A/N - In the previous scene, Golzar had just left Gerhard and Tanya at the training grounds, after talking through her meeting with Raymond. In this chapter, she tries to remedy the disaster of said meeting by using a different approach.
If there were taverns beside Neverheim’s Lover in this part of Lucrece, Golzar and her company never frequented them. The small establishment was a favourite for heroes, constantly teeming with sprawls of customers waiting outside or being seated along the road. Some would even bring their own bowls to take food home with them, in the fashion of the ancient inhabitants where Woodlands now was.
Golzar pushed open the door and walked in. The people who lived on the floor upstairs were just creeping down the staircase, a pair of women who slunk past Golzar with twin scowls on their faces. It was a noisy place.
As Golzar looked around the room, she noticed the spread of people who were eating and drinking there that evening. Seated under the round bronze shield that hung from the tavern’s backmost wall were a group of burly men, who surrounded a somewhat shorter but no less muscular individual. Golzar frowned in surprise. She could recognise them as the Bold Hundreds, the infantry-driven hero company officially led by William.
They didn’t seem to be here on official business. The leader, Ashley, was sitting casually, with one of their legs propped up on the opposite knee. Golzar saw them smirk slightly at something one of the men said. Rumour had it that Ashley never smiled.
Satisfied that William himself was nowhere in sight, Golzar let her gaze drift towards the shield. The intricate carvings in the metal of the Goddesses’ clay soldiers glinted in the amber light of the fireplace.
Throughout the tavern, long rectangular tables were cramped together, forcing her to move in a snake-like slither, zig-zagging to make any progress from one end of the room to the next. Eventually, she plopped down on a barstool with a sigh and ordered herself a cup of ale.
“We have a shipment of wine, Dame,” the barkeeper offered. “And the spiced sort, as well.”
“Ale is fine,” she said.
She turned towards the door, eyes peeled for a shock of red hair that could pop out from anywhere.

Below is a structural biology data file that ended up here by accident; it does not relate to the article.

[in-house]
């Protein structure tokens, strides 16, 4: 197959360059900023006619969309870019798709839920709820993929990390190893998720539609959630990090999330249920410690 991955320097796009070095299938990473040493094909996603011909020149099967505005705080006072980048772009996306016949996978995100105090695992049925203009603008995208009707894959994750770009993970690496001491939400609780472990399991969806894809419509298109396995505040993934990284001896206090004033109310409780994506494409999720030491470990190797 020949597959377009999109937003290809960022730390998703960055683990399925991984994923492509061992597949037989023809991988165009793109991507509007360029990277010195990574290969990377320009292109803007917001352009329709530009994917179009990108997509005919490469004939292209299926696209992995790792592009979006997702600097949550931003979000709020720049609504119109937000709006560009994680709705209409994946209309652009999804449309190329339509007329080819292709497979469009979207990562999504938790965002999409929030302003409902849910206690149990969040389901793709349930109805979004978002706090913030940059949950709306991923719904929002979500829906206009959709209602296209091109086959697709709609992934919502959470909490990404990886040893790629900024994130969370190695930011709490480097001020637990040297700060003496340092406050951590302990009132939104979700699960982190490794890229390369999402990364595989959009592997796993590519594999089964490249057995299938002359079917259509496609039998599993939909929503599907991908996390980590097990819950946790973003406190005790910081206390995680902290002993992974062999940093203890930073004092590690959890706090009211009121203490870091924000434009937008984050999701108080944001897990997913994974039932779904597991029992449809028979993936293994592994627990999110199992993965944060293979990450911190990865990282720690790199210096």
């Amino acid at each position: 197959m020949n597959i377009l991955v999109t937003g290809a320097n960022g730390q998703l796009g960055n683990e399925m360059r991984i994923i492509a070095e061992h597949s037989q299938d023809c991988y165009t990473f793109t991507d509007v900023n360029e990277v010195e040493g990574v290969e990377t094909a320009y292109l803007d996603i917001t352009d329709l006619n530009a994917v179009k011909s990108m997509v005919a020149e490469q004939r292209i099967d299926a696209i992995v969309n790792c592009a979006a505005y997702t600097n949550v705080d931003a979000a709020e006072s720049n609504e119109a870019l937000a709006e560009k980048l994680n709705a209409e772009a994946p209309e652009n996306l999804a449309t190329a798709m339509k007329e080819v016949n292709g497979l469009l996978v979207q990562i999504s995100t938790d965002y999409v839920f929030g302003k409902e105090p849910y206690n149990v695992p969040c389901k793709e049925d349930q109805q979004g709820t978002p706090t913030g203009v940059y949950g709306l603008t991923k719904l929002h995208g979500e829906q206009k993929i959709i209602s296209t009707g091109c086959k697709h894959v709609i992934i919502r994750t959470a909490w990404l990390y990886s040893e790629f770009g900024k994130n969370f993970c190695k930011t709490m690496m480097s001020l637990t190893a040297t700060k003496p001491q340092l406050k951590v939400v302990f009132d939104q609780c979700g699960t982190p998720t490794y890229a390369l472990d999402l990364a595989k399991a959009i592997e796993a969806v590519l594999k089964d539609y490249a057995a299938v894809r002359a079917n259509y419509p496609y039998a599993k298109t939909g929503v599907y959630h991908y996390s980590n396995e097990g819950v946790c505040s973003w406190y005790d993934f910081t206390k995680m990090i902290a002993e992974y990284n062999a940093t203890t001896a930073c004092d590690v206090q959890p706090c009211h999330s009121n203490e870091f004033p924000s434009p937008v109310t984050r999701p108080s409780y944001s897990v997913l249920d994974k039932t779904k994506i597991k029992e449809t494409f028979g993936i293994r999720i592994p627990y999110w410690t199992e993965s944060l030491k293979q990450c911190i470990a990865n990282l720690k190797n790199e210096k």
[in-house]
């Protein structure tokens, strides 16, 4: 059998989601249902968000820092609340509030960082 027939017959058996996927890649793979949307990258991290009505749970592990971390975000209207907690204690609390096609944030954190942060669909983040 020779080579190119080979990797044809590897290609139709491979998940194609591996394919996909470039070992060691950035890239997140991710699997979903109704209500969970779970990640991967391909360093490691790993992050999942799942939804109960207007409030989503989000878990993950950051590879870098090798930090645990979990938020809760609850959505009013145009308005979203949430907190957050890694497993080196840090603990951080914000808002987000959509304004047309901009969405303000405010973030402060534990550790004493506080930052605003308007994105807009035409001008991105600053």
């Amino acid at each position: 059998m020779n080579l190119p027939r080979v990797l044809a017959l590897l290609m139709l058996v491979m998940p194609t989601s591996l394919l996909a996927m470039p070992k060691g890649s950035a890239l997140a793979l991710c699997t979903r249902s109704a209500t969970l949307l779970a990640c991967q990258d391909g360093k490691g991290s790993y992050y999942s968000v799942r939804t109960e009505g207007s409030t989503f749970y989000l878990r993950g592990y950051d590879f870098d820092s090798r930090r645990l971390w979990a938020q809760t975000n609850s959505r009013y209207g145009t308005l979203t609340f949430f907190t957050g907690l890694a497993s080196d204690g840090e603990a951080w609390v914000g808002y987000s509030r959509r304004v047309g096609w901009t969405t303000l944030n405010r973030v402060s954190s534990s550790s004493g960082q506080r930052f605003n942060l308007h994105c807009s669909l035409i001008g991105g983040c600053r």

Instead, there was the sound of familiar voices. Golzar breathed a sigh of relief when the barkeeper slid her cup over, sipping it to avoid looking at Robert as he walked in with a couple of friends. Golzar pulled her black hood over her head. He didn’t seem to notice her. Out of the corner of her eye, she could see Robert, ducking carefully to fit under the door. Beside him Alexis followed, wearing a long-sleeved shirt so that only one of their flower tattoos showed – the one that went up their right cheek. Alexis had had their hands freed up since the last examination of the company’s weaponry. If not for that, they would have been bogged down at the Guild Hall with the other heroes who had some weapons expertise. The other two that were with them must have been from another hero company, or perhaps they weren’t heroes at all. Golzar didn’t recognise them.
It was just as well that Golzar had noticed Robert first, because Alexis had nearly the same shade of red hair as Raymond had, worn in the same style, too – and that mistake, Golzar thought while grimacing, would have been awkward for everyone involved.
She watched them squeeze into a distant corner of the tavern. The cup of ale was half-empty.
The door was flung open, and for a second time, Golzar thought Raymond was there. On another look, however, that was clearly not the case. The tavern was at full capacity. The seats beside Golzar had long since been filled; she was brushing elbows with a young woman and a burly man with a red scarf.